The piece will be premiered with the Oslo Philharmonic Orchestra with Tom Vissgren on tympani in Oslo, Norway in the Spring of 2012.
– It is basically a concerto for Hammond and an orchestra with a very virtuoso tympany part, explains Jon Lord.
– Tom Vissgren and I had become acquaintances, and he had asked me if I would write a tympany concerto. I said ‘I am not up to writing a tympany concerto but how about this…’
– I had been thinking for years about writing a Hammond Concerto. Something I could turn up and play as part of a programme with an orchestra. It doesn’t have to be a programme of only my music, just slot me in along next to Mahler and I would be happy.
– So I thought about that, and told Vissgren that I could write a really virtuoso tympany part to go alongside it. We took the idea to the management of the Oslo Philharmonics and it’s now commissioned for the Spring of 2012.
– I’m getting on well with this and it’s coming along nicely.
How does Jon Lord begin the daunting process of piecing together a new concerto?
– I started thinking about something like a Hammond Concerto several years ago, so there are scraps of paper with question marks on in various files all around my music room. The same kind of paper that I had once that had at the top written ‘Telemann?’, and then ‘Experiment with this’, or something, which became ‘Telemann Experiment’.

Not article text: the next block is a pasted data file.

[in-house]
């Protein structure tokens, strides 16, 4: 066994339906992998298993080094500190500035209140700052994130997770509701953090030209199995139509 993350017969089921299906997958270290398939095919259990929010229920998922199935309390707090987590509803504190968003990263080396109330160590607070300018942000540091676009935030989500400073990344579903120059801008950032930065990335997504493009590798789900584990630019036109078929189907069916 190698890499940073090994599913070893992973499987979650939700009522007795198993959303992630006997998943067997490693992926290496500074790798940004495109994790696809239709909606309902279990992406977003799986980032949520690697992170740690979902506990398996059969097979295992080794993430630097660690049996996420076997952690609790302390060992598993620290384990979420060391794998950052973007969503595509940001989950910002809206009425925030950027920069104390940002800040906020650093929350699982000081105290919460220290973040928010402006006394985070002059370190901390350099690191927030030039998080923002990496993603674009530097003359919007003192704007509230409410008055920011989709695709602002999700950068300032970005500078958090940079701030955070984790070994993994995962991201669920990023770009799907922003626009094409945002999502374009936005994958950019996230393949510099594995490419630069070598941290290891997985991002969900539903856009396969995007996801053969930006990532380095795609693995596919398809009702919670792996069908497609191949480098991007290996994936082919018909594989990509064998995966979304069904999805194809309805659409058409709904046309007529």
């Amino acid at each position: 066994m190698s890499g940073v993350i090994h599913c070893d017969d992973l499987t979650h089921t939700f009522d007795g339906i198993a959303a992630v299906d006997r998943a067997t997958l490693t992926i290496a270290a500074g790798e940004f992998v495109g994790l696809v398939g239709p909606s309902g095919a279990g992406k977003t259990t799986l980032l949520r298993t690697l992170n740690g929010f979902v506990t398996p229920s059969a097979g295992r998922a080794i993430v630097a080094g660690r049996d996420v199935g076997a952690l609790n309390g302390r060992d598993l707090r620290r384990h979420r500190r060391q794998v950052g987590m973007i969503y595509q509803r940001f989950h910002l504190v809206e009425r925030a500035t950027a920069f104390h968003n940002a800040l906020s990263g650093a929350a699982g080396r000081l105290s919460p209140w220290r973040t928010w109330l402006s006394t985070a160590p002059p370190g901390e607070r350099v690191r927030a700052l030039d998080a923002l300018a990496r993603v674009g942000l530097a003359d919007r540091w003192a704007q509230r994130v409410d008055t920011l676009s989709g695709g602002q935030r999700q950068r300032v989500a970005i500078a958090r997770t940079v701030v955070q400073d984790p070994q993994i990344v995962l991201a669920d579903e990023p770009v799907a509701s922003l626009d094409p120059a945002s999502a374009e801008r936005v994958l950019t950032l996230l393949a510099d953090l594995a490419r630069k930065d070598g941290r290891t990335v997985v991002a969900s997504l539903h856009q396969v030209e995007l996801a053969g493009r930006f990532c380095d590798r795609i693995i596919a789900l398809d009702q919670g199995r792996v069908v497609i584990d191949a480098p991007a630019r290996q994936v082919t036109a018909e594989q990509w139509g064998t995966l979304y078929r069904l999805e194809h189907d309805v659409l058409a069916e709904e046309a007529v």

– There’s lots of bits of paper like that, and most of them find a home after a while, especially if I’ve put them away for a month, 6 months or a year or whatever. You get them out again and play it on the piano, thinking ‘that’s actually not bad, I quite like that little idea.’ So that’s how these things evolve.
Is there a theme to this new concerto for Hammond and tympany?
– Not really. I am trying to write it to be something that I would enjoy playing myself, just as a soloist, not on the piano, but on this weird and wonderful thing that I’ve been welded to for the last 40 years. Hopefully something that will say something about the Hammond and say something about the way I view the orchestra.
– Hopefully it will also be very exciting because the tympany will have a great thrashing role in the background. What we’re going to do when we play it is put the Hammond at the back next to the tympany, so I am up there with all the percussion and the tympany. This will be huge fun. I’m looking forward to that enormously. But there is no real theme as such, just ongoing ideas that I have about the Hammond’s role in things.
Will you be rocking it?
– No, I don’t do that anymore. My back won’t allow me to.
Photo: (c) Csaba Molek, Budapest 2010